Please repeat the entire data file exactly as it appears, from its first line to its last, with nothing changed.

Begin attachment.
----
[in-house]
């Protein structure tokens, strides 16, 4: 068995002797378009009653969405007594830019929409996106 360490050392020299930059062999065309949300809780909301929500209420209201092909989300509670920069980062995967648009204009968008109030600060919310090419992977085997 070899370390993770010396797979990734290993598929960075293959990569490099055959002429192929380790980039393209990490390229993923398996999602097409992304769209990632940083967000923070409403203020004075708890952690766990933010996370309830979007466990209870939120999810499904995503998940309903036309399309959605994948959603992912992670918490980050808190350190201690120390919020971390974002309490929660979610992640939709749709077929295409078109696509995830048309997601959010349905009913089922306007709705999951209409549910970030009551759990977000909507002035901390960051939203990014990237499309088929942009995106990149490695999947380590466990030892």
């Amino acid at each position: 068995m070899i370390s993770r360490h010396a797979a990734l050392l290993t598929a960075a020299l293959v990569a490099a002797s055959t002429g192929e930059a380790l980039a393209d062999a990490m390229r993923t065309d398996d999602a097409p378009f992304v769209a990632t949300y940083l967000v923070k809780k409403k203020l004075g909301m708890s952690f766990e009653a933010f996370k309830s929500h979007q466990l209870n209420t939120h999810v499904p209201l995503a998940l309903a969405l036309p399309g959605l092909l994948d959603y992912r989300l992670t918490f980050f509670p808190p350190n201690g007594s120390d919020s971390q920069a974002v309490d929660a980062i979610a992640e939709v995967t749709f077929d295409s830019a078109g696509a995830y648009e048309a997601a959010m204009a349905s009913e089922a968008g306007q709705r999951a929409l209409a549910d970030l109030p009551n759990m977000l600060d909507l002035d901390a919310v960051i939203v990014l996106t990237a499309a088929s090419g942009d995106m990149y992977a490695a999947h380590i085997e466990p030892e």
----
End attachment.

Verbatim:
[in-house]
């Protein structure tokens, strides 16, 4: 068995002797378009009653969405007594830019929409996106 360490050392020299930059062999065309949300809780909301929500209420209201092909989300509670920069980062995967648009204009968008109030600060919310090419992977085997 070899370390993770010396797979990734290993598929960075293959990569490099055959002429192929380790980039393209990490390229993923398996999602097409992304769209990632940083967000923070409403203020004075708890952690766990933010996370309830979007466990209870939120999810499904995503998940309903036309399309959605994948959603992912992670918490980050808190350190201690120390919020971390974002309490929660979610992640939709749709077929295409078109696509995830048309997601959010349905009913089922306007709705999951209409549910970030009551759990977000909507002035901390960051939203990014990237499309088929942009995106990149490695999947380590466990030892």
């Amino acid at each position: 068995m070899i370390s993770r360490h010396a797979a990734l050392l290993t598929a960075a020299l293959v990569a490099a002797s055959t002429g192929e930059a380790l980039a393209d062999a990490m390229r993923t065309d398996d999602a097409p378009f992304v769209a990632t949300y940083l967000v923070k809780k409403k203020l004075g909301m708890s952690f766990e009653a933010f996370k309830s929500h979007q466990l209870n209420t939120h999810v499904p209201l995503a998940l309903a969405l036309p399309g959605l092909l994948d959603y992912r989300l992670t918490f980050f509670p808190p350190n201690g007594s120390d919020s971390q920069a974002v309490d929660a980062i979610a992640e939709v995967t749709f077929d295409s830019a078109g696509a995830y648009e048309a997601a959010m204009a349905s009913e089922a968008g306007q709705r999951a929409l209409a549910d970030l109030p009551n759990m977000l600060d909507l002035d901390a919310v960051i939203v990014l996106t990237a499309a088929s090419g942009d995106m990149y992977a490695a999947h380590i085997e466990p030892e």